First, let me say that it looks like this will be a 4- or 5-part series of posts. As I've gotten into it and discussed this very weighty subject more and more, I've come to realize that such a discussion could not be done in two or three relatively short posts, as I'd originally planned. Needless to say, I've already received lots of feedback from fellow Christians --- especially, Episcopal clergypeople --- so I know that my position can't be explained as simply as I originally thought it could.
I do not
embrace the doctrine of the Trinity for three basic reasons: First, it is, quite frankly, irrational. Secondly, for such a centrally important doctrine, its not being
outlined clearly and unambiguously in Scripture nor spoken of clearly
and often by Jesus and His earliest followers is, to say the least,
puzzling.The third reason, rather related to the second, will seem a little strange to those who are aware that I am not a fundamentalist or a Biblical literalist, but I reject the doctrine because I believe that it is unscriptural. Re that last point: I don't embrace any idea or doctrine just because it may be found in the Bible, but by reading the Bible, I believe that I can find and understand better what the writers believed, and therefore what they meant when they wrote what they wrote.
I am not so concerned with the fact that the doctrine of the Trinity is irrational. I do not believe for a nanosecond that my limited, finite human intelligence and mental processes can grasp fully the nature of Infinity, so there is much about the Divine Nature that I just can't possibly comprehend. Besides, every human language is limited, and can express ultimate realities very imprecisely. As I've said many times before, I believe that it is far more likely that an amoeba can understand the ideas and writings of Stephen Hawking than it is that I can understand and describe the Nature of God. So, it isn't just the fact that no human can adequately explain the Trinity that cements my opposition to the idea. I readily admit that the way the doctrine is outlined in the Athanasian Creed flies in the face of any system of human logic, but so what? By purely logical processes, I can't prove that God exists. Or that you exist. Or, for that matter, that even I exist. So, I find this argument against the doctrine to merit consideration only when it is seen in the context of my other two strains of opposition.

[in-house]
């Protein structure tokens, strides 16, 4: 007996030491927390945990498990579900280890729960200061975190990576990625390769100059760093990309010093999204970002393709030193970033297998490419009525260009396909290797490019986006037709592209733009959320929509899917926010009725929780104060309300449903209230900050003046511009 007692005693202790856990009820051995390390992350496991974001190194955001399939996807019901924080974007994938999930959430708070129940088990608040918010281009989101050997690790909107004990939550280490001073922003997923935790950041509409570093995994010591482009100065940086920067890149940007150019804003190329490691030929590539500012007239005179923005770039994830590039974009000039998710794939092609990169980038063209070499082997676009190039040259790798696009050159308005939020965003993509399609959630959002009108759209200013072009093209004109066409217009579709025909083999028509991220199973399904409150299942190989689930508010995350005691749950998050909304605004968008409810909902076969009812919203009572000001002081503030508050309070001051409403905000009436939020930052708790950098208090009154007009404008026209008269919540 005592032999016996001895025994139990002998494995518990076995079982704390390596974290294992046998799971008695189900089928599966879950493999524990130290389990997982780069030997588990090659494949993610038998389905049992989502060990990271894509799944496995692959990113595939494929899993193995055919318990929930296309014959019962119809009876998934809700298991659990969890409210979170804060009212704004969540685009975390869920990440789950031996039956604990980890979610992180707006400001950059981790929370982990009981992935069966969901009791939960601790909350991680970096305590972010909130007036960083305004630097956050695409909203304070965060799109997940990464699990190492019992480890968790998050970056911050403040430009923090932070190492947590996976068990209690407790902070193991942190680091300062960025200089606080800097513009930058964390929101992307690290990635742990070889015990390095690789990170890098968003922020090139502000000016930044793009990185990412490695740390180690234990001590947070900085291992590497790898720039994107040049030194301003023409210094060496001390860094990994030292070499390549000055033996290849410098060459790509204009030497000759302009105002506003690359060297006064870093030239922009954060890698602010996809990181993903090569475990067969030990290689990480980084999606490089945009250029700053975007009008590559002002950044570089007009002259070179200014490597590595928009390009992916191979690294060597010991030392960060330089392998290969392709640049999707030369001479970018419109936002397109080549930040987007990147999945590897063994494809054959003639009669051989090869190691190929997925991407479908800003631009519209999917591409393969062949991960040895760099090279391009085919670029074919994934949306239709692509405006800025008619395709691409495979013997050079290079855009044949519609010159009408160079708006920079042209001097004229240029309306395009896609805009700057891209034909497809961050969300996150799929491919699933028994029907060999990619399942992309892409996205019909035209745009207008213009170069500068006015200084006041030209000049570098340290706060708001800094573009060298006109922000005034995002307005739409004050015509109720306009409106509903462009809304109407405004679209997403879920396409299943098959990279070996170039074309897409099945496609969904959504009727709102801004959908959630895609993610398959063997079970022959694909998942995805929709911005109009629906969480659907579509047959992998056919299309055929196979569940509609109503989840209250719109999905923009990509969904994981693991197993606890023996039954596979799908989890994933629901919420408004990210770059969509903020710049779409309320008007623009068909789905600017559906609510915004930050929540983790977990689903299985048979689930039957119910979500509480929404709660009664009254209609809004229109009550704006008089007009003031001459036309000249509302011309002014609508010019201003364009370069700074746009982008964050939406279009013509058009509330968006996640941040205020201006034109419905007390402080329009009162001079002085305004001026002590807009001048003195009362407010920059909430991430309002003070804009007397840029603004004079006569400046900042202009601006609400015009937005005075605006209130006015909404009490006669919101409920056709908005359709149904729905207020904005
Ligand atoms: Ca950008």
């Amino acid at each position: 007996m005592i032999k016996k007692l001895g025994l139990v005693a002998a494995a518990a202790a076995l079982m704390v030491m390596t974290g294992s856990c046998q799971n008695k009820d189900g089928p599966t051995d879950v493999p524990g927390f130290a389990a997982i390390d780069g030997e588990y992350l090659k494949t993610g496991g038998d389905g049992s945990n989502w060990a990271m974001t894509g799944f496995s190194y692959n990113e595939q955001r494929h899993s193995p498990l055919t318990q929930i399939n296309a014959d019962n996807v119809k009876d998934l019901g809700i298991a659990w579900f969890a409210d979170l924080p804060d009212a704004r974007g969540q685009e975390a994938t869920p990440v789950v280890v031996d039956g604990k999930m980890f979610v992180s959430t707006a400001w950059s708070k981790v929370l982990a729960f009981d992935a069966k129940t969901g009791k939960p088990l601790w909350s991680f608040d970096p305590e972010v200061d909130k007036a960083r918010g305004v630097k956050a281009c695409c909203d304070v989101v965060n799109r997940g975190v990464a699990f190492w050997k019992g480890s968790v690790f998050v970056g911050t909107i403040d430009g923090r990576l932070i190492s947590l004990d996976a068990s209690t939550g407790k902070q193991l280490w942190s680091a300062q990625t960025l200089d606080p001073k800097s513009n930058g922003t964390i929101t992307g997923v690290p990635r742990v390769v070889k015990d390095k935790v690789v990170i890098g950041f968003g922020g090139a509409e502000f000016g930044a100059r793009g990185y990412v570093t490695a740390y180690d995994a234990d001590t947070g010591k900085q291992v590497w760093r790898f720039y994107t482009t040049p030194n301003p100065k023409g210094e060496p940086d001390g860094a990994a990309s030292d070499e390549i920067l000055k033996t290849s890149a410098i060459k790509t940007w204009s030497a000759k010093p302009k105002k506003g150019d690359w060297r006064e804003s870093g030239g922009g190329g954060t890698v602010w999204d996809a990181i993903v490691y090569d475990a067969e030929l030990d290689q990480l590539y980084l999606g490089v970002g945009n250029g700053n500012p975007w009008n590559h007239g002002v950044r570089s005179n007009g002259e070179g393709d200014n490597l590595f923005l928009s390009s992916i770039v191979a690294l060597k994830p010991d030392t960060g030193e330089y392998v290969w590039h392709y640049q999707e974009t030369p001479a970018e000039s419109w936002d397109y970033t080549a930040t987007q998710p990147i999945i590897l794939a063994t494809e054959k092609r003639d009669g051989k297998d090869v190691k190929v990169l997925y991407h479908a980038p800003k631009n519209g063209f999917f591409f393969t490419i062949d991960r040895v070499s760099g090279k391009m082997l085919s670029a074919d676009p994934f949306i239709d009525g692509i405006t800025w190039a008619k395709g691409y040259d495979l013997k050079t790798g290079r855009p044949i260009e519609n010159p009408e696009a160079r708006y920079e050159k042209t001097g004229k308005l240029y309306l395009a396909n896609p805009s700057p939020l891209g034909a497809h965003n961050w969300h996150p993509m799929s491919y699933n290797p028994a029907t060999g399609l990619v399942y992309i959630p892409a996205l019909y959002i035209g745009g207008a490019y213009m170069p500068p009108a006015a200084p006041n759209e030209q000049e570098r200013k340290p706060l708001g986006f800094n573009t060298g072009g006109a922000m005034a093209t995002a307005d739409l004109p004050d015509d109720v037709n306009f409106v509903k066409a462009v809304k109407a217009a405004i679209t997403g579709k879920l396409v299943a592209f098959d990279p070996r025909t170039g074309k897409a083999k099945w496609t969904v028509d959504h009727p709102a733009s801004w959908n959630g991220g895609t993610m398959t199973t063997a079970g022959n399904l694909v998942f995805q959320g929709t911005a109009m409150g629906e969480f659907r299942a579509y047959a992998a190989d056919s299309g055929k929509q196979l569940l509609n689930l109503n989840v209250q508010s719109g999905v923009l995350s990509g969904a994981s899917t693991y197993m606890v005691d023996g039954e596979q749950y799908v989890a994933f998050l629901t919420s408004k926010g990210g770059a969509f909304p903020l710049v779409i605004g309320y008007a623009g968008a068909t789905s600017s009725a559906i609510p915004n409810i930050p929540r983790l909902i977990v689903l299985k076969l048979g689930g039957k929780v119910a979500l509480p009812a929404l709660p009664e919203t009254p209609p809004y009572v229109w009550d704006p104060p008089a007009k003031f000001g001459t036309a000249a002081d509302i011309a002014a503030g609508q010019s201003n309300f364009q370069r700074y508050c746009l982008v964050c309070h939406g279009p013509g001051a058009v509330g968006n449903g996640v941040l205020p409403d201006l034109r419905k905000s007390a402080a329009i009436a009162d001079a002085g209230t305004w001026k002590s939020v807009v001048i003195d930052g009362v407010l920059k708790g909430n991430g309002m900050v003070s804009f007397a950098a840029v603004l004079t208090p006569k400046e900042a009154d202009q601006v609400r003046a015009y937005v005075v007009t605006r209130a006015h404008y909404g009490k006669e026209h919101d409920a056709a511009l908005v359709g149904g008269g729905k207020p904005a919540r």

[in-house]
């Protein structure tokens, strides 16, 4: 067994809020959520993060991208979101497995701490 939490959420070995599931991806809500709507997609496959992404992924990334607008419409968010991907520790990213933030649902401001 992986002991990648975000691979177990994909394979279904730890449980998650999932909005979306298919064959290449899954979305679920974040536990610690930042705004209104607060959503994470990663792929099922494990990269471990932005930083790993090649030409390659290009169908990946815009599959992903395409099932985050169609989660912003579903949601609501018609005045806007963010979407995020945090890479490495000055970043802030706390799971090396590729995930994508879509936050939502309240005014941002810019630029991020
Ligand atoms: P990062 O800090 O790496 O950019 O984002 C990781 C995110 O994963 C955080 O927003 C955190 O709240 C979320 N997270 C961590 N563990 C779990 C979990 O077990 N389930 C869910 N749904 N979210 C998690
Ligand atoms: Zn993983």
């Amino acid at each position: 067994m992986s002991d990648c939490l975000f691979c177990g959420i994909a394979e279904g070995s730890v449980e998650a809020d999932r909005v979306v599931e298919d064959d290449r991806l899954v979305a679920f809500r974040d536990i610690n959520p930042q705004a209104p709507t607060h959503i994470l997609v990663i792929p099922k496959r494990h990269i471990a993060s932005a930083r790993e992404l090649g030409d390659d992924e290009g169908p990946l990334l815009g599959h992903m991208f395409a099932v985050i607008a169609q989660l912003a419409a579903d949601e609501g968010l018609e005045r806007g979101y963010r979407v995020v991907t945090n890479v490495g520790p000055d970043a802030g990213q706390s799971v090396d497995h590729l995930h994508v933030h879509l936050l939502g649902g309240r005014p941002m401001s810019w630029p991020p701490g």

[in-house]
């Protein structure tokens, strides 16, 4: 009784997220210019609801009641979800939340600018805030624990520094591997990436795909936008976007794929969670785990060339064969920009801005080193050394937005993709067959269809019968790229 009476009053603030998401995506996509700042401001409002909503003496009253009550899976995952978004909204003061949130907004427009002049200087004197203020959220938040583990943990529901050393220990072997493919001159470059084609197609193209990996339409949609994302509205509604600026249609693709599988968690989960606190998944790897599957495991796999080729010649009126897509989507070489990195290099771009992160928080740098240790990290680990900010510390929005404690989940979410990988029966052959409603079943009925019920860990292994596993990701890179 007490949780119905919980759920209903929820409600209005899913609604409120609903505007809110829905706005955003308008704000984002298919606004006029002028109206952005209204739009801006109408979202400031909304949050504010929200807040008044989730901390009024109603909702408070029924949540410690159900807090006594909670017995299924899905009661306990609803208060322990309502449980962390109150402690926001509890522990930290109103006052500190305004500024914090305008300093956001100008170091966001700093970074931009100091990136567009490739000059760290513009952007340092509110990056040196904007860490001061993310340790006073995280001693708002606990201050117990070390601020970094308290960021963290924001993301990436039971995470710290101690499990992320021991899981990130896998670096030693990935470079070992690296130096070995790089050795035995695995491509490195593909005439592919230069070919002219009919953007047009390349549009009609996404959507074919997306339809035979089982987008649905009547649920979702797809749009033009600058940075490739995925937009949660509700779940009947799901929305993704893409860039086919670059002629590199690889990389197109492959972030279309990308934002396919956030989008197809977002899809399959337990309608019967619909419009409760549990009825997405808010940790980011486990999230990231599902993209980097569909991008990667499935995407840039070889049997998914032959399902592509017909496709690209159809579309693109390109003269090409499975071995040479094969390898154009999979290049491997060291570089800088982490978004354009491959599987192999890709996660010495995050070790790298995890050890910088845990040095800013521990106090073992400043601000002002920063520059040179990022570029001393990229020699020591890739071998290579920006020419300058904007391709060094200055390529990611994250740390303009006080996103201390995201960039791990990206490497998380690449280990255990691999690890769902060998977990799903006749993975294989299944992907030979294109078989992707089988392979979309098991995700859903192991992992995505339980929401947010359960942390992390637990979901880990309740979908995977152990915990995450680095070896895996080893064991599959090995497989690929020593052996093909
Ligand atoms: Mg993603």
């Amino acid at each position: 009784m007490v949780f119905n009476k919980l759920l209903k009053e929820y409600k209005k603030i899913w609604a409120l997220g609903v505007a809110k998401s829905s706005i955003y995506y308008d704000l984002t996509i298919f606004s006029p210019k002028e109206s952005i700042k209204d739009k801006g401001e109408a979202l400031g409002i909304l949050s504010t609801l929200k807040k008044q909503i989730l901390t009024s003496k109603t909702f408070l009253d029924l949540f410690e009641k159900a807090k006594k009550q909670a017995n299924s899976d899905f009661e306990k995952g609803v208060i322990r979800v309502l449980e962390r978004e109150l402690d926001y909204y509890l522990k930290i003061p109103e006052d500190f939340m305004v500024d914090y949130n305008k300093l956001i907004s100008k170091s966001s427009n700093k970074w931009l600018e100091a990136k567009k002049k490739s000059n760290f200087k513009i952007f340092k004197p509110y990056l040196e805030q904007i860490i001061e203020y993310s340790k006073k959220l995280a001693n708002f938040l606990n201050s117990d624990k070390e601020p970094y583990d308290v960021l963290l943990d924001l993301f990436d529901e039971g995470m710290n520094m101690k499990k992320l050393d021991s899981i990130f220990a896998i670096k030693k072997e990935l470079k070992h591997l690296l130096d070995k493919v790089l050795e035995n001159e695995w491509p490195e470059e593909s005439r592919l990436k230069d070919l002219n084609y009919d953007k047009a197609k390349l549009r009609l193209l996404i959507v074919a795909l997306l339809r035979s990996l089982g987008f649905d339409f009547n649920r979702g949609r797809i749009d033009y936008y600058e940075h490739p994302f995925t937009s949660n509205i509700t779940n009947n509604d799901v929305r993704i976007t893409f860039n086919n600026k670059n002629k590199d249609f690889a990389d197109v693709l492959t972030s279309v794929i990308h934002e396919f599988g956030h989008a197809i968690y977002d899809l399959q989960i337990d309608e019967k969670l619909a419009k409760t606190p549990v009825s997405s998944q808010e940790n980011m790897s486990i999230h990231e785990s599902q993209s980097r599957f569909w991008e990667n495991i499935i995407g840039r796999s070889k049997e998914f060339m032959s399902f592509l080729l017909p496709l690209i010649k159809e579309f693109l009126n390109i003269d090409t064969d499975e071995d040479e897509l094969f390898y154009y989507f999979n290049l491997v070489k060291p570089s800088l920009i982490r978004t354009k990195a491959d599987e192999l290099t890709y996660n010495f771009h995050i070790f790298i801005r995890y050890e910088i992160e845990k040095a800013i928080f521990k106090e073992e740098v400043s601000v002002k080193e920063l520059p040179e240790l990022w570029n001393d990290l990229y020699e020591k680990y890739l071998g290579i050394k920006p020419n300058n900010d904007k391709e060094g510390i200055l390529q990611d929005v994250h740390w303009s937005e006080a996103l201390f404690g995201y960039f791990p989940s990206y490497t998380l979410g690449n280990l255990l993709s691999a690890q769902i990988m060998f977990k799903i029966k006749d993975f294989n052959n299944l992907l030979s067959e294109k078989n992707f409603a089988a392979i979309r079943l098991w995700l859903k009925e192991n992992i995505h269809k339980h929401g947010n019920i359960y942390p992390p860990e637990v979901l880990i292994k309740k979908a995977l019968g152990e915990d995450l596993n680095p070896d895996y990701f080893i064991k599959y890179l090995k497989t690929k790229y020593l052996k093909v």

Before we really get into the "meat" of this discussion (which may not be until the next post), I think we need to deal with two things: First, exactly what we mean by "the Trinity." As I explained in my first post on this subject, when I refer to that doctrine, I mean it exactly as it's spelled out clearly and thoroughly in the Creed of St. Athanasius. If anyone is unfamiliar with that document, I would suggest that he or she refer either to a missal or prayer book in which it appears, or to my first post on this subject, where I have reproduced the full text of the Creed. Now, many modern Christian thinkers suggest that the doctrine of the Trinity means that God has manifested Himself to humans in three primary modes: As Father in creation; as Son in redemption; and as Holy Spirit in regeneration. Thus, God is not three separate Persons, but the one God manifesting Himself in three different ways. While acceptance of that explanation is fairly widespread among Christians, it was long ago denounced as being a heresy --- specifically, the heresy of Modalism. So that is not what I'm dealing with in discussing what I don't believe in; that idea doesn't enter into this discussion at all. Once more, when I say that I am not a trinitarian, what I mean is that I do not accept that doctrine as it is spelled out exhaustively and almost tiresomely in The Athanasian Creed.